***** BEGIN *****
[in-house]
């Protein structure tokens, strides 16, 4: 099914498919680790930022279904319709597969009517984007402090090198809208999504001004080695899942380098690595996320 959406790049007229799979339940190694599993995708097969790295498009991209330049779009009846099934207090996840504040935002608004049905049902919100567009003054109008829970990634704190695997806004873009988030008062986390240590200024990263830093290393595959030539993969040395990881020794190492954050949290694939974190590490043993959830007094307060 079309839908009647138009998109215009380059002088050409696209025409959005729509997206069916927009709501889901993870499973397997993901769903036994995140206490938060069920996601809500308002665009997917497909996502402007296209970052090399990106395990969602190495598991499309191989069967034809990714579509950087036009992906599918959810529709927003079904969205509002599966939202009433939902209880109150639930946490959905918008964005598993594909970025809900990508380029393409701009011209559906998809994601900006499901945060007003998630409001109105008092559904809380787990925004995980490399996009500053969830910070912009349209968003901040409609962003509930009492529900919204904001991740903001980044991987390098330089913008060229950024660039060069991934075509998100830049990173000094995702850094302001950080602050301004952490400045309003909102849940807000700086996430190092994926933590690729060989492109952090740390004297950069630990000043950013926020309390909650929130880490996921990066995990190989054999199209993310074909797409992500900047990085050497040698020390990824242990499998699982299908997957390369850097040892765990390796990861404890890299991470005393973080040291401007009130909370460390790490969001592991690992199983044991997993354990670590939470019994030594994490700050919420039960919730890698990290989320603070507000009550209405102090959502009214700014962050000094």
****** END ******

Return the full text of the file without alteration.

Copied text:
[in-house]
């Protein structure tokens, strides 16, 4: 099914498919680790930022279904319709597969009517984007402090090198809208999504001004080695899942380098690595996320 959406790049007229799979339940190694599993995708097969790295498009991209330049779009009846099934207090996840504040935002608004049905049902919100567009003054109008829970990634704190695997806004873009988030008062986390240590200024990263830093290393595959030539993969040395990881020794190492954050949290694939974190590490043993959830007094307060 079309839908009647138009998109215009380059002088050409696209025409959005729509997206069916927009709501889901993870499973397997993901769903036994995140206490938060069920996601809500308002665009997917497909996502402007296209970052090399990106395990969602190495598991499309191989069967034809990714579509950087036009992906599918959810529709927003079904969205509002599966939202009433939902209880109150639930946490959905918008964005598993594909970025809900990508380029393409701009011209559906998809994601900006499901945060007003998630409001109105008092559904809380787990925004995980490399996009500053969830910070912009349209968003901040409609962003509930009492529900919204904001991740903001980044991987390098330089913008060229950024660039060069991934075509998100830049990173000094995702850094302001950080602050301004952490400045309003909102849940807000700086996430190092994926933590690729060989492109952090740390004297950069630990000043950013926020309390909650929130880490996921990066995990190989054999199209993310074909797409992500900047990085050497040698020390990824242990499998699982299908997957390369850097040892765990390796990861404890890299991470005393973080040291401007009130909370460390790490969001592991690992199983044991997993354990670590939470019994030594994490700050919420039960919730890698990290989320603070507000009550209405102090959502009214700014962050000094």